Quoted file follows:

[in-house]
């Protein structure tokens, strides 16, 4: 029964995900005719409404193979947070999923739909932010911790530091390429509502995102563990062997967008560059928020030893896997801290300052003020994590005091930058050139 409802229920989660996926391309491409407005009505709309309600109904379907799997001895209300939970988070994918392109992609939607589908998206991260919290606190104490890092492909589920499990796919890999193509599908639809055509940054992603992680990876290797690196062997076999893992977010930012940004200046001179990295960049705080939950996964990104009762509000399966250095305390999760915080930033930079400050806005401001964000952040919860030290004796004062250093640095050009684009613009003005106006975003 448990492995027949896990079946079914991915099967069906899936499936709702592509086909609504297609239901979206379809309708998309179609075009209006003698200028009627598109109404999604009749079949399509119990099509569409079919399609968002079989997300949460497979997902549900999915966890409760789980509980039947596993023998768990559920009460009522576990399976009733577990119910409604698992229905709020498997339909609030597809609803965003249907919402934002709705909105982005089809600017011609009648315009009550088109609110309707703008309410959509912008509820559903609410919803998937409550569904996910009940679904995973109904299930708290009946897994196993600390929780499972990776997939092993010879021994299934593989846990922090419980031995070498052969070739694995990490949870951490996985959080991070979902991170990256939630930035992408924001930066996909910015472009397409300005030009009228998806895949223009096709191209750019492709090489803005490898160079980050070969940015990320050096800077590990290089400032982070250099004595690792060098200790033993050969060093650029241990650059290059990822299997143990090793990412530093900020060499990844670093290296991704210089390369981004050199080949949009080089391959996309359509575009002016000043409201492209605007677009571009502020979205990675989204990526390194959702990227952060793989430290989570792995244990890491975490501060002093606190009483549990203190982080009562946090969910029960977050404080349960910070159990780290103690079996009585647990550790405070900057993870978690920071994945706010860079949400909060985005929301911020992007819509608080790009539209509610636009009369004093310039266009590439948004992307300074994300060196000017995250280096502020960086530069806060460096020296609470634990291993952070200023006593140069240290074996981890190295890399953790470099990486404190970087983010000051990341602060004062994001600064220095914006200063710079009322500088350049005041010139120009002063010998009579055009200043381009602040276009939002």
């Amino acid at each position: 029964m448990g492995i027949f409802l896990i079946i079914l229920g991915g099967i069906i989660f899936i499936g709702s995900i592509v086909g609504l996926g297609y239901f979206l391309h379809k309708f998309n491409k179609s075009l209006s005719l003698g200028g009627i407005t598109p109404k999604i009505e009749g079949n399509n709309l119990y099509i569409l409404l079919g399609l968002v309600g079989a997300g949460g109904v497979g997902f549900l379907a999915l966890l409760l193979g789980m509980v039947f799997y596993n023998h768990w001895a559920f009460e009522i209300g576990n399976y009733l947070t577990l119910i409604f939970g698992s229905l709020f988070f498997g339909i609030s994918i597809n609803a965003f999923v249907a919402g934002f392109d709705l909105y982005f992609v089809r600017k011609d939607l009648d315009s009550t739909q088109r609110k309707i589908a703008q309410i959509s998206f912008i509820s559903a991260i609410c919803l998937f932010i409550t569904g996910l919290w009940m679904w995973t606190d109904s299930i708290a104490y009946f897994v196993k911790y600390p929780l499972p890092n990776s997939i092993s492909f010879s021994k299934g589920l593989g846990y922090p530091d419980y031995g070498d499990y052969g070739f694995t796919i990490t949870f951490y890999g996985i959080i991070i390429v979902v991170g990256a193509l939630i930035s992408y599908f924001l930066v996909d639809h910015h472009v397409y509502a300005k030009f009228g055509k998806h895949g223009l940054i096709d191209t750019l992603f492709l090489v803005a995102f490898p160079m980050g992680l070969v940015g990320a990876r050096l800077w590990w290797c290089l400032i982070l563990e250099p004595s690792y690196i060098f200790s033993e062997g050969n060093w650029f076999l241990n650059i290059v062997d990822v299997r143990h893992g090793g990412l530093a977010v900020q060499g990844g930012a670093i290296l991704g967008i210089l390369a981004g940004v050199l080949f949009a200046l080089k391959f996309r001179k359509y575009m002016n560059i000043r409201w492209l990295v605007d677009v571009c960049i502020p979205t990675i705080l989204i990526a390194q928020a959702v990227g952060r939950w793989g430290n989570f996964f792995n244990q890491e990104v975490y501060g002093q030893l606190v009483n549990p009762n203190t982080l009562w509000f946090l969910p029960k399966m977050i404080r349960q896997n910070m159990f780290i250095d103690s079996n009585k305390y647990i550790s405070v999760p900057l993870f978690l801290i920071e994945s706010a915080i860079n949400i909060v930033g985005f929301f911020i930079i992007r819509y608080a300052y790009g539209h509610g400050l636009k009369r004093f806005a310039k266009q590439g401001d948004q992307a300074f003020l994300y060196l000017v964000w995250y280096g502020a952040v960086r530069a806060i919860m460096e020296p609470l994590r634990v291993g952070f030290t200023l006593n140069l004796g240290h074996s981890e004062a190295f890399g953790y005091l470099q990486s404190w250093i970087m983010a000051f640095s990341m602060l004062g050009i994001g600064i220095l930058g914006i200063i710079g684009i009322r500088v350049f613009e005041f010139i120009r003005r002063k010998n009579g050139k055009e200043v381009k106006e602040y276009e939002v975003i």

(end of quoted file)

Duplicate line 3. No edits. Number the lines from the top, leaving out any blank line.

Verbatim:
């Amino acid at each position: 029964m448990g492995i027949f409802l896990i079946i079914l229920g991915g099967i069906i989660f899936i499936g709702s995900i592509v086909g609504l996926g297609y239901f979206l391309h379809k309708f998309n491409k179609s075009l209006s005719l003698g200028g009627i407005t598109p109404k999604i009505e009749g079949n399509n709309l119990y099509i569409l409404l079919g399609l968002v309600g079989a997300g949460g109904v497979g997902f549900l379907a999915l966890l409760l193979g789980m509980v039947f799997y596993n023998h768990w001895a559920f009460e009522i209300g576990n399976y009733l947070t577990l119910i409604f939970g698992s229905l709020f988070f498997g339909i609030s994918i597809n609803a965003f999923v249907a919402g934002f392109d709705l909105y982005f992609v089809r600017k011609d939607l009648d315009s009550t739909q088109r609110k309707i589908a703008q309410i959509s998206f912008i509820s559903a991260i609410c919803l998937f932010i409550t569904g996910l919290w009940m679904w995973t606190d109904s299930i708290a104490y009946f897994v196993k911790y600390p929780l499972p890092n990776s997939i092993s492909f010879s021994k299934g589920l593989g846990y922090p530091d419980y031995g070498d499990y052969g070739f694995t796919i990490t949870f951490y890999g996985i959080i991070i390429v979902v991170g990256a193509l939630i930035s992408y599908f924001l930066v996909d639809h910015h472009v397409y509502a300005k030009f009228g055509k998806h895949g223009l940054i096709d191209t750019l992603f492709l090489v803005a995102f490898p160079m980050g992680l070969v940015g990320a990876r050096l800077w590990w290797c290089l400032i982070l563990e250099p004595s690792y690196i060098f200790s033993e062997g050969n060093w650029f076999l241990n650059i290059v062997d990822v299997r143990h893992g090793g990412l530093a977010v900020q060499g990844g930012a670093i290296l991704g967008i210089l390369a981004g940004v050199l080949f949009a200046l080089k391959f996309r001179k359509y575009m002016n560059i000043r409201w492209l990295v605007d677009v571009c960049i502020p979205t990675i705080l989204i990526a390194q928020a959702v990227g952060r939950w793989g430290n989570f996964f792995n244990q890491e990104v975490y501060g002093q030893l606190v009483n549990p009762n203190t982080l009562w509000f946090l969910p029960k399966m977050i404080r349960q896997n910070m159990f780290i250095d103690s079996n009585k305390y647990i550790s405070v999760p900057l993870f978690l801290i920071e994945s706010a915080i860079n949400i909060v930033g985005f929301f911020i930079i992007r819509y608080a300052y790009g539209h509610g400050l636009k009369r004093f806005a310039k266009q590439g401001d948004q992307a300074f003020l994300y060196l000017v964000w995250y280096g502020a952040v960086r530069a806060i919860m460096e020296p609470l994590r634990v291993g952070f030290t200023l006593n140069l004796g240290h074996s981890e004062a190295f890399g953790y005091l470099q990486s404190w250093i970087m983010a000051f640095s990341m602060l004062g050009i994001g600064i220095l930058g914006i200063i710079g684009i009322r500088v350049f613009e005041f010139i120009r003005r002063k010998n009579g050139k055009e200043v381009k106006e602040y276009e939002v975003i």